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The Broncos have made a considerable investment in their defensive line over the past few years, and have assembled a unit that should be very good both on the field and in the box scores. Free agent prize DeMarcus Ware is coming off a down season that saw him record career low numbers across the board. Keep in mind however, that Ware battled nagging injuries all year and even missed three games around mid season. He got back on the field in week ten but was not the same player down the stretch. There is some concern that Ware's low production was due to the switch from 3-4 OLB to 4-3 end. My guess is that it had more to do with the back, thigh and elbow injuries. The fact that he recorded 4 sacks in the first three games last season tells me that he is just fine with his hand down at end. Ware had a minor surgery on the elbow after the season and is healthy entering camp. He will be 32 years old before the first preseason game but he is neither out of gas nor out of position. Ware has averaged 49.5 tackles, 13 sacks and 4.5 takeaways a season over his nine year career. The move to end could have some negative effect on tackle totals but he is still a playmaker. It does not hurt that Denver has surrounded him with a talented group of linemen as well as one of the leagues premier big play linebacker in Von Miller. I like Ware's chances of bouncing back strong with 40+ tackles and double digit sacks in 2014.
Ware is the headliner up front for the Broncos and will be high on most draft lists. Owners who miss out on him or are looking for value later in the draft, will want to be familiar with the name Malik Jackson. This 2012 fifth round pick saw little action as a rookie before landing a significant role as the third defensive end last season. Jackson held that part time role until week thirteen when he replaced an injured Derek Wolf as the starter. Over the final five games Jackson was 17-1-2, giving him a season total of 30-12-6 with a forced fumble and 4 batted passes. If we do a little math and project Jackson's final five games over a full season, we get 54 solo tackles and 8 sacks. Shaun Phillips and Robert Ayers have moved on, leaving Jackson and Wolfe to compete for the starting job opposite Ware. at 6'5" and 293 pounds, Jackson has prototypical size for a 4-3 end. He can stand up to double teams at the point of attack, pursues well down the line and can get after the passer. It is not a given that he will win the starting job but per game, he was more productive as a starter than Wolfe in 2013. At the least Jackson will continue to have a significant role and should be provide quality depth for owners in twelve team leagues that start two or more linemen. If he can land the starting job we could see solid DL2 numbers from the third year pro.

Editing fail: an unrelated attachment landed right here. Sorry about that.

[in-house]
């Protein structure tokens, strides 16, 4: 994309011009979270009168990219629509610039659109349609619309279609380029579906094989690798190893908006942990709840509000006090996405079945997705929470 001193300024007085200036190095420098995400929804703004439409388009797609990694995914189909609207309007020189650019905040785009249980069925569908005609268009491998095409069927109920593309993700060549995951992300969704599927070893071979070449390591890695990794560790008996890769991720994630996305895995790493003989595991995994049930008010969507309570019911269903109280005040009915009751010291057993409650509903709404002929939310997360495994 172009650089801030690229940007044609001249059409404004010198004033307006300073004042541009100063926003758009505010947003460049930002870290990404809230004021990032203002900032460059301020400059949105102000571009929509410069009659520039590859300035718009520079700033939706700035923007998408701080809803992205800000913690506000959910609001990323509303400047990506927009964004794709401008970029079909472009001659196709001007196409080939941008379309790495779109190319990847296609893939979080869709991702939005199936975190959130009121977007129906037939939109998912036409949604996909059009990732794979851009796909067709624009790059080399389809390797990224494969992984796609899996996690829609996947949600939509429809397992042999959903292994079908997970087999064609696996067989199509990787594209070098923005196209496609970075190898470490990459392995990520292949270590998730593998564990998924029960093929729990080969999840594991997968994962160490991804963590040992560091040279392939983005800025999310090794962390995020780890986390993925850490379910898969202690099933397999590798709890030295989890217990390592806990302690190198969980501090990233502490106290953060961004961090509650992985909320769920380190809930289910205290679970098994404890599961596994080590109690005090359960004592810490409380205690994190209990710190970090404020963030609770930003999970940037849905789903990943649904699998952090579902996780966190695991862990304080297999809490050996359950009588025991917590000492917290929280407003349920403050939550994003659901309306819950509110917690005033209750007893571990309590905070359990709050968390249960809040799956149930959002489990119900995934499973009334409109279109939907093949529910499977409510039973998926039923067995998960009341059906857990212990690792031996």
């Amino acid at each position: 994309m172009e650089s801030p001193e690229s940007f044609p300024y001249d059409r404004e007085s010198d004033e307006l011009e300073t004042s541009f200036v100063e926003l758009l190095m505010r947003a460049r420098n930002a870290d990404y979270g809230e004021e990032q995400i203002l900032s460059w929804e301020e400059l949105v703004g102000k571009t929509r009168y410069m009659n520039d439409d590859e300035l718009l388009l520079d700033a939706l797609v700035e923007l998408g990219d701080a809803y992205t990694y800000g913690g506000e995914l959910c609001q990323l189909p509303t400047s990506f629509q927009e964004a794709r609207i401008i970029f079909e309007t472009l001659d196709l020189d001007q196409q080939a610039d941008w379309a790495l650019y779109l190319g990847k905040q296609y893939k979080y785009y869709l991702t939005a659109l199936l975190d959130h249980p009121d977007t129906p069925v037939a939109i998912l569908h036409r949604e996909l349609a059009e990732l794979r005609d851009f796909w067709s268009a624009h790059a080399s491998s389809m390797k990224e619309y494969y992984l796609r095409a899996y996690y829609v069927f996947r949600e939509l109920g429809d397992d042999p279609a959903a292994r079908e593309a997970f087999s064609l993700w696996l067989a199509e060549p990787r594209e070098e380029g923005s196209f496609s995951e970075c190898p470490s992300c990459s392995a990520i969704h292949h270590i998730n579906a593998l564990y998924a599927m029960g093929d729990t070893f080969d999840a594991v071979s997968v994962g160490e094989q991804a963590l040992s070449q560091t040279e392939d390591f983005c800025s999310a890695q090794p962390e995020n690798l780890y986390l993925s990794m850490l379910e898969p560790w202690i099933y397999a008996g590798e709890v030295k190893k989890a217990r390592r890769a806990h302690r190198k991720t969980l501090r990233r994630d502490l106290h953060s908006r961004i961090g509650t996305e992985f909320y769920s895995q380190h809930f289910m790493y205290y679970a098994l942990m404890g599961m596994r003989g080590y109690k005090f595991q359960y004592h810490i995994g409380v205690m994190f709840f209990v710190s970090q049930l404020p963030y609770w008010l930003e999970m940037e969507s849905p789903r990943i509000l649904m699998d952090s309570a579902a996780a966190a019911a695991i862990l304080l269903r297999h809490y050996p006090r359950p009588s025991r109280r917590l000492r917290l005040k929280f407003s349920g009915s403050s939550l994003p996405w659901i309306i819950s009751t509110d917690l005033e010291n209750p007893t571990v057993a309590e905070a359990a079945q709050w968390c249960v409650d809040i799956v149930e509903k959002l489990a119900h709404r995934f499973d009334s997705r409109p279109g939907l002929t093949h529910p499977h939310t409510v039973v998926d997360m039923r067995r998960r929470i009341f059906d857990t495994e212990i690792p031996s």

Wolfe is not going to go quietly and will continue to have a big role regardless. The 2012 second round pick had started twenty seven consecutive games for the Broncos before an illness landed him on IR in week thirteen last year. He has recovered and has been participating in team activities since May. Like Jackson, Wolfe's 6'5" and 285 pounds is prototypical size for a defensive end in this scheme. What makes Wolfe even more valuable to the Broncos is his versatility. He played both end an tackle during his college career at Cincinnati and has admitted that he is most comfortable on the inside. With 37 solo tackles and 10 sacks in his twenty seven NFL starts, Wolfe has not exactly been killing it in the box scores. He is however, a solid starting caliber NFL lineman. What we could see here is Wolfe continuing to line up at end on early downs then shifting inside in passing situations. Unless he is designated as an interior lineman however, Wolfe stands to have minimal fantasy value. What we need to know here is if he will be on the field enough to kill Jackson's potential. This is one I will be watching closely when the preseason opens.
2013 fifth round pick Quanterus Smith was considered to be a developmental prospect with a lot of raw talent as a pass rusher. Smith is a little light to be a three down starter at end, but if the coaching staff elects to move Wolfe inside on a regular basis, Smith could land a significant role as the third defensive end in 2014. I am not too excited about him at this point but will be looking to see how far he has come since an uneventful rookie campaign.
Denver's interior linemen were a complete non-factor for fantasy owners in 2013. That could change this year. Last year's starters Terrance Knighton and Kevin Vickerson are solid players in NFL terms. Knighton is a 335 pound space eater versus the run. Other than his ability to push the pocket however, he provides little in the way of a pass rush. Knighton has neither exceeded 20 solo stops nor posted more than 3 sacks in a season since 2010 and is likely to have a two down role as a run stuffer again this year. When it comes to stature, skill set and fantasy value, Vickerson is cast from the same mould as Knighton. The player that could add a little pop to the fantasy production here is 2013 first round pick Sylvester Williams. He is a bit smaller but more athletic/mobile than the veterans. As a rookie Williams saw little action until Vickerson was injured late in the season. Williams saw his first significant action as a starter over the final three regular season games. In those games he was an impressive (for a tackle) 9-3-2 with a fumble recovery and 35 fantasy points. Williams will compete for the starting job as the team's 3-technique tackle this summer. Considering that no NFL team uses a first round pick on a guy that they expect to be a part time player, there is a pretty good chance that he will win that job. Williams has enough quickness and athletic ability to stay on the field in the passing down sub packages where he would most likely be joined by Wolfe. As one of my favorite sleepers at the defensive tackle position, I expect to see 35+ tackles and 5-6 sacks out of Williams this season.
DE DeMarcus Ware - Solid low end DL1